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The 'hacker' who managed to run Linux on the PS4 has set out to repeat his feat with Apple Silicon processors

Hector Martin (aka 'mark', aka'Fail0verflow') rose to fame within the geek world when, in January 2017, he announced during a hacker event that he had achieved altering the software and hardware of a PS4 to install Linux in it (and manage to run it successfully).

Martin clearly is fond of technological challenges, because he has announced that your next challenge will be getting Linux running on the MacBook M1 just released by those from Cupertino:

"[Estos] ARM-based Macs far outperform other similar machines. Wouldn't it be great if they could run Linux too? "

"It turns out they can do it, but someone has to do the work. Since these devices are new and tailored to Silicon processors, porting Linux to run on them is a big project."

Here's how reverse engineering changed the history of computing forever

"As much as to become a full-time job," he says in his fundraising campaign on Patreon, with which hespira to earn $ 4,000 per month and in which anyone can collaborate by putting at least € 3 per month.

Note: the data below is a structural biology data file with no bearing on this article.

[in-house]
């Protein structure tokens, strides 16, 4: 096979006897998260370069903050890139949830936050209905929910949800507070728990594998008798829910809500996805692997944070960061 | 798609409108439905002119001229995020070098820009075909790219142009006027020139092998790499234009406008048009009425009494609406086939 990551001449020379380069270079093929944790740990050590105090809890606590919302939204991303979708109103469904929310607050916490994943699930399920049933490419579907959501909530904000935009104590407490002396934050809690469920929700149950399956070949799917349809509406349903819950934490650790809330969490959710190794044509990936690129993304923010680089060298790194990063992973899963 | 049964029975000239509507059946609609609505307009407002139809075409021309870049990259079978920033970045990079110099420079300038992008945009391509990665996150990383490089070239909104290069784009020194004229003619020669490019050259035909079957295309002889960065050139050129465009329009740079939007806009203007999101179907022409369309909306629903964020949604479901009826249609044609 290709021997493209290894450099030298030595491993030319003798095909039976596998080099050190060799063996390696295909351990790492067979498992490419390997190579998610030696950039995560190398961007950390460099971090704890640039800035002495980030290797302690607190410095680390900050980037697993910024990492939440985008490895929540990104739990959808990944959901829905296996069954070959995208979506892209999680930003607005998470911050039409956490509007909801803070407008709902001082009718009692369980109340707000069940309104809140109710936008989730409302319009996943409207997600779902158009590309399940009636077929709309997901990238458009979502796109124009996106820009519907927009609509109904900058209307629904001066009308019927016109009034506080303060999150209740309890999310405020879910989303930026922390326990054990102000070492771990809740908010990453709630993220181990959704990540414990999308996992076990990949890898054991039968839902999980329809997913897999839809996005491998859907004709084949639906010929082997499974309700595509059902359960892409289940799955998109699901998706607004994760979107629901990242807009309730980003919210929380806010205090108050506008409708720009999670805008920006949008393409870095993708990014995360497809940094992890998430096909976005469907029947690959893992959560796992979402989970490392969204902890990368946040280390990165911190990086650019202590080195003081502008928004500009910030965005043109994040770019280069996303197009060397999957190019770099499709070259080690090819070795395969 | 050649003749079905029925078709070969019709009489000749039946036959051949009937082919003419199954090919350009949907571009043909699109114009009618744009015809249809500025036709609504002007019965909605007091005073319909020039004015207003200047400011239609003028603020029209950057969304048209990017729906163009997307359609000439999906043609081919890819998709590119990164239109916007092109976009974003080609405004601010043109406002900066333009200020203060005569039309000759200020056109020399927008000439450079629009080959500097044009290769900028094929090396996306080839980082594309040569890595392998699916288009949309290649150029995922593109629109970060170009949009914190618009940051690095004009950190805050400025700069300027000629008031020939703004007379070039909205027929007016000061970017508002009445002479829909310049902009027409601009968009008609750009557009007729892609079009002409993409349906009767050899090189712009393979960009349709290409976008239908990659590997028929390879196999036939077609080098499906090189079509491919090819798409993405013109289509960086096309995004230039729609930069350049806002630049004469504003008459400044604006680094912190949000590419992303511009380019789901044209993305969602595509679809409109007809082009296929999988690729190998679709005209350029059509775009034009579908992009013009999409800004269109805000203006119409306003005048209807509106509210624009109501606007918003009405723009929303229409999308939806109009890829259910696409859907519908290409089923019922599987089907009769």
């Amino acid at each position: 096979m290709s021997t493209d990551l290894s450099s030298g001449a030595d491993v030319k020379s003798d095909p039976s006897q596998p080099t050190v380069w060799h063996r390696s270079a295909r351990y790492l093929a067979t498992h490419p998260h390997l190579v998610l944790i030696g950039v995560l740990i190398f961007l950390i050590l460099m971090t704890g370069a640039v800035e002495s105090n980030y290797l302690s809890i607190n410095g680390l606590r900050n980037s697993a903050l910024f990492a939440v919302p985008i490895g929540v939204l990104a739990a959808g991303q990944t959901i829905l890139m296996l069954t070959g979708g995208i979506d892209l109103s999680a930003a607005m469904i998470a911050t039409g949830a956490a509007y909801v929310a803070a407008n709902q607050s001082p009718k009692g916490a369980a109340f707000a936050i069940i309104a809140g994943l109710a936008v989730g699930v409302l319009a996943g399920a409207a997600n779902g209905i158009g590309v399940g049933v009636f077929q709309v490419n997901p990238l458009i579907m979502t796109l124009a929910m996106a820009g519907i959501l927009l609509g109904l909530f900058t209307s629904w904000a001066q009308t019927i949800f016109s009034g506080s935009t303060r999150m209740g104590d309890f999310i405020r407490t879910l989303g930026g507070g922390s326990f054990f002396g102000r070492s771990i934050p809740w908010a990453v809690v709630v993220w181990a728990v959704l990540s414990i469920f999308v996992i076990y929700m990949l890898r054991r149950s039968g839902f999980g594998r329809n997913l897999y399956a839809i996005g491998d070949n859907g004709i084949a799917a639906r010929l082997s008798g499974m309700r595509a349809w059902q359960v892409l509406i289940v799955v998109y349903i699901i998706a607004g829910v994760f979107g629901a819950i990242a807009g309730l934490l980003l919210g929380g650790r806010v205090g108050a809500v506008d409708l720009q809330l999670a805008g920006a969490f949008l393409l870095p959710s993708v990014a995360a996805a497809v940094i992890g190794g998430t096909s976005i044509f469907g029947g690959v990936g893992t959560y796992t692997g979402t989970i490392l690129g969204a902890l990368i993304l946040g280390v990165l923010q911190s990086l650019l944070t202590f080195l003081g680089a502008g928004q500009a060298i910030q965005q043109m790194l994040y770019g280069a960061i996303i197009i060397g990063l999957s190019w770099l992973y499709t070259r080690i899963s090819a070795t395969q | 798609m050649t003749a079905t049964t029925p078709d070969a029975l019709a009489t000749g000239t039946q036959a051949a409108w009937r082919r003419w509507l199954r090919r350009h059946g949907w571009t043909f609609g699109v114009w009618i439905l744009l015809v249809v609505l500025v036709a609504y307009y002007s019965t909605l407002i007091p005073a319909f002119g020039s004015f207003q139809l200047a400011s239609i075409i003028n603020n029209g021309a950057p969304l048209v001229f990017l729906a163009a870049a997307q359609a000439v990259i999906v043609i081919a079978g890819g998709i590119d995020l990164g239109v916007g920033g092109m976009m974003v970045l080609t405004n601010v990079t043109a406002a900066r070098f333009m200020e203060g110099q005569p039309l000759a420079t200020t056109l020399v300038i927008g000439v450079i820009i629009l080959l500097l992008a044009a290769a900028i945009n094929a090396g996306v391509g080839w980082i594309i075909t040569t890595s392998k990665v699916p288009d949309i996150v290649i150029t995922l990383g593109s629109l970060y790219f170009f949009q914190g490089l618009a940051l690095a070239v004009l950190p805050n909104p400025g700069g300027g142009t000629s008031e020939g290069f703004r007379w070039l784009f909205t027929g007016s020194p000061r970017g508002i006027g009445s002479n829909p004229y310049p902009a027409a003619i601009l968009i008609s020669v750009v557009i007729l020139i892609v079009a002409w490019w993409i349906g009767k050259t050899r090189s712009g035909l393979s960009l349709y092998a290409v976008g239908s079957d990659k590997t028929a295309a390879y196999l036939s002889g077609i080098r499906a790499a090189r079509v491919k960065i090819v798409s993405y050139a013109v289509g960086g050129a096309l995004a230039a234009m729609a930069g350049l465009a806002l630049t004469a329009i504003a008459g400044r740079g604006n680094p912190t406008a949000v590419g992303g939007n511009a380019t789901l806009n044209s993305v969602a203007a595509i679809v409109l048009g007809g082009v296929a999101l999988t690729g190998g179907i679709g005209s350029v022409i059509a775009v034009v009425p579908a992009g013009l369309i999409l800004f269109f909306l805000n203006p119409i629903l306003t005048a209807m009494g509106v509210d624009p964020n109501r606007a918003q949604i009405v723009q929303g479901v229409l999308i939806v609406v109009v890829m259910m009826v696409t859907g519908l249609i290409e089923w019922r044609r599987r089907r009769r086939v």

All obstacles by Apple

Unfortunately, since it is not open hardware, developing a Linux port for it forces to resort to reverse engineering. And your achievement with the PS4 may not be repeatable in this case.

Linus Torvalds himself, the creator of Linux, recently stated that he would like to be able to use the new M1s, but that holds little hope of achieving it because of Linux policy that Apple maintains in this regard:

"It seems like Apple can run Linux on its cloud, but its laptops can't."

And it is that the apple company has made it clear that for now Windows and Linux only have a place in their new processors running in a virtualized way ...

... although, at least, in the case of Windows have left the door open for Microsoft to reach an agreement with them to license your technology, an option that does not exist in the case of Linux.

Via | OMG Ubuntu